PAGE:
Where is the urgency?

After that, the timeline gets fuzzier, with actual works to start in 2017 and new operations to begin in 2019, perhaps.

Meanwhile, the dump continues to burn from the inside out. The landfill will not allow itself to be forgotten, and the Compass will not allow the people of Cayman to forget that the Progressives repeatedly proclaimed on the campaign trail that they had a ready solution for the dump, and one of their first acts upon taking office more than one year ago was to spurn the Dart Group’s $60 million deal to close and remediate the George Town landfill and construct a properly lined waste management facility in the far east corner of the district of Bodden Town.

Here’s a mental exercise worth practicing: Each time you drive by the dump, take a deep breath. Allow your olfactory receptors to take in the putridity of the atmosphere. Then, remind yourself of the promises made by the Progressives politicians.

What really may be going up in flames are the re-election chances of those non-Bodden Towners who, in the need to form a government, supported the parochial district pledge of “No Dump in Bodden Town.”

They have much to answer for, and the smell and the smoke of the landfill are unpleasant and unhealthy reminders.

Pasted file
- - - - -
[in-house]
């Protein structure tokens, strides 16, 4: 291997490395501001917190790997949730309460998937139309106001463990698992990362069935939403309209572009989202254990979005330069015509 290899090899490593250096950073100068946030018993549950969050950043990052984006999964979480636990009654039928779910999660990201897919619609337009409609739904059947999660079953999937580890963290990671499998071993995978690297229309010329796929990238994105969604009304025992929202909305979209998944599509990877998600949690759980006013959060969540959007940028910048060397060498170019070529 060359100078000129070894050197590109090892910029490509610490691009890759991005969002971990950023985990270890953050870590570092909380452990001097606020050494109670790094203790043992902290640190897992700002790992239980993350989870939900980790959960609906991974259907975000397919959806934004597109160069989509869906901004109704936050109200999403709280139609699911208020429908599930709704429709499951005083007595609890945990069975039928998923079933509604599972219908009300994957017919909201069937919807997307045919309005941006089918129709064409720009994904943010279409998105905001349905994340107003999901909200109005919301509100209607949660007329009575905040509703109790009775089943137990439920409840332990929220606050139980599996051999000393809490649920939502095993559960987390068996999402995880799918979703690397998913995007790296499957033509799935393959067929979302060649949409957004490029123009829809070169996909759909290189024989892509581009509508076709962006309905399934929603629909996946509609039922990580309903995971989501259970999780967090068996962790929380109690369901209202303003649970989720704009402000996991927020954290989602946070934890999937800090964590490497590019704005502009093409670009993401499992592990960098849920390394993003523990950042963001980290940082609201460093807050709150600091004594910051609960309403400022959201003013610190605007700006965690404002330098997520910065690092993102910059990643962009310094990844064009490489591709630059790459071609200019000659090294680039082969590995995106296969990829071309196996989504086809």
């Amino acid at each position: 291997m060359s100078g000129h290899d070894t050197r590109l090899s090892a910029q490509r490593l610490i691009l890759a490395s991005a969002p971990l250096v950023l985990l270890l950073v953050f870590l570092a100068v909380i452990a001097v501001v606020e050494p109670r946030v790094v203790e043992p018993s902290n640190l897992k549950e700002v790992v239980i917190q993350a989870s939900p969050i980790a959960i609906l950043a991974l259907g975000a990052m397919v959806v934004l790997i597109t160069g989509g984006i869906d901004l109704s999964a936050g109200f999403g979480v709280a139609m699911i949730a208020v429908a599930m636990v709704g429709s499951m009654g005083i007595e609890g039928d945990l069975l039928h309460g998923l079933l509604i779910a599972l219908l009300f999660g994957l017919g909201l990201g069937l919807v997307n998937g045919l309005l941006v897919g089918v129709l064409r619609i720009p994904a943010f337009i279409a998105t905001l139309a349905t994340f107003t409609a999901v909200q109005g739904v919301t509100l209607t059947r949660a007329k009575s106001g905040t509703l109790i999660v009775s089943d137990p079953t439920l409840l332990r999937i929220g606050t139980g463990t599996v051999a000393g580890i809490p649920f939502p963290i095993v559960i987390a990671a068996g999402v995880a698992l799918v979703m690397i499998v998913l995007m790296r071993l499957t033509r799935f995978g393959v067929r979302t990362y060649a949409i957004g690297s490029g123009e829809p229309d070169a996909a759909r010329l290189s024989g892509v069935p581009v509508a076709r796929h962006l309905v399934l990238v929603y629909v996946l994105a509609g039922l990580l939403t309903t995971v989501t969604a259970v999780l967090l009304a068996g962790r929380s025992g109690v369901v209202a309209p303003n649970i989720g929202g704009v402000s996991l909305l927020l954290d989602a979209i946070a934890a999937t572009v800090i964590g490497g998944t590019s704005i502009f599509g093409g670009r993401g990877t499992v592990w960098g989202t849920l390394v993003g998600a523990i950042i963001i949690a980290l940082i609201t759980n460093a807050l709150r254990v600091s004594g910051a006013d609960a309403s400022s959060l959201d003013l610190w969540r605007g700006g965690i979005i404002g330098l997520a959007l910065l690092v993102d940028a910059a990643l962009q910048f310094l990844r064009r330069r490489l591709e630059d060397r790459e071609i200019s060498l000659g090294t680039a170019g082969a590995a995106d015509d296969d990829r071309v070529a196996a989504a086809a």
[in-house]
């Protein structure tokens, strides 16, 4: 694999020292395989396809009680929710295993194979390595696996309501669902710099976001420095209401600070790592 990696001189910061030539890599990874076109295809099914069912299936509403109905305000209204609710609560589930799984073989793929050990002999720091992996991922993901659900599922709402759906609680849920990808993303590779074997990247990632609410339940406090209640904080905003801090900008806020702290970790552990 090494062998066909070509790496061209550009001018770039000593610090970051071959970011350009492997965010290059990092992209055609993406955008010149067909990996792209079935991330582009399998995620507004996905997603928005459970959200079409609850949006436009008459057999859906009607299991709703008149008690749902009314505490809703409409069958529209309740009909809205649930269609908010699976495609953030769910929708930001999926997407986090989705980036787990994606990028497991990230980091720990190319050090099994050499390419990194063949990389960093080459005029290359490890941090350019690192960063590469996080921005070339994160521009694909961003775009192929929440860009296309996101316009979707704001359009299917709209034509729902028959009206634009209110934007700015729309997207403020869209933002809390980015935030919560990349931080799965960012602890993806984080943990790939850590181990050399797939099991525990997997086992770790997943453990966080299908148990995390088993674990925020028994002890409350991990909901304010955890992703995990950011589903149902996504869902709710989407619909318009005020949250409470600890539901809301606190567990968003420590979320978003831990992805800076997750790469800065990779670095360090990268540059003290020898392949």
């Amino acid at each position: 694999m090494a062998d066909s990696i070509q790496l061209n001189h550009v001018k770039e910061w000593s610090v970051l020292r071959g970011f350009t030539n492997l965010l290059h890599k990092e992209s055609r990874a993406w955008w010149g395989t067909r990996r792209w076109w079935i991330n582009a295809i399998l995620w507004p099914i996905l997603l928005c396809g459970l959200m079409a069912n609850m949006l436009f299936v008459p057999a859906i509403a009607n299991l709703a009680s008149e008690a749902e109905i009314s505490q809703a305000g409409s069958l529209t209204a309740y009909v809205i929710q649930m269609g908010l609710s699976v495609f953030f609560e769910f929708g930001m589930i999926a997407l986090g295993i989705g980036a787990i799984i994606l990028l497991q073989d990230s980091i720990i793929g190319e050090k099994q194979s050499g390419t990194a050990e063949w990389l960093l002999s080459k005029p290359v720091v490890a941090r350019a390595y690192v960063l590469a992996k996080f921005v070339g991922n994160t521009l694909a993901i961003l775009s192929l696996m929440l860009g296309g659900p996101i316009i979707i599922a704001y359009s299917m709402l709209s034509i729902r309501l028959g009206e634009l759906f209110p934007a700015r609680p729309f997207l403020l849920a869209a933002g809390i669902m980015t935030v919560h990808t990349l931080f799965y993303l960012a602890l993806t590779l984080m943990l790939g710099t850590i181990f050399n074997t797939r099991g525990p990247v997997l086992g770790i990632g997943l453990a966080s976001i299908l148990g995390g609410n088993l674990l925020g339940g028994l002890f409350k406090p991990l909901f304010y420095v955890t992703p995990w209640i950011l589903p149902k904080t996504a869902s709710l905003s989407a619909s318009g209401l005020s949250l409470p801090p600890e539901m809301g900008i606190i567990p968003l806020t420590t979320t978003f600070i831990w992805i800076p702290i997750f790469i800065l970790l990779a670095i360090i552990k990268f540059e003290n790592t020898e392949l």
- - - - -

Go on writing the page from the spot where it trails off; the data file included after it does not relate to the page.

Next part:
1 COMMENT

  1. The whole timeline seems to be strategically designed to allow new promises of a dump solution right around the next election. These politicians are clever people.

  2. It must be nice to have your cake and eat it too. That’s what the Compass seems to enjoy doing.

    On the one hand, government moves too slow — there’s too much procedure, too much inefficiency, things take to long, so you blast the government for that.

    Of course, the flip side is that when government acts without taking a long time, and the projects are ineffective or more expensive than anticipated, you blast them for that as well.

    I like the Compass editorial board holds the government accountability for its actions. That’s one of the most important roles of a free press. With that said, there has to be a balance. If you blast them now for moving too slowly in accordance with their procedures, don’t blast them for the budget woes that come with not having had those procedures in place. Of course, when they follow the procedures, are slow, and still come in over budget, by all means blast away.

  3. I do hope that the firefighters and landfill workers at least aware of the hazards to their long-term health and welfare. At most, they should be notified in writing about it. Does Fire Department have training standards and procedures in place? Does the training include hazardous materials? What standards and regulations apply to the Fire Service? Do they have Standard on Fire Department Occupational Safety and Health? Are they legally binding?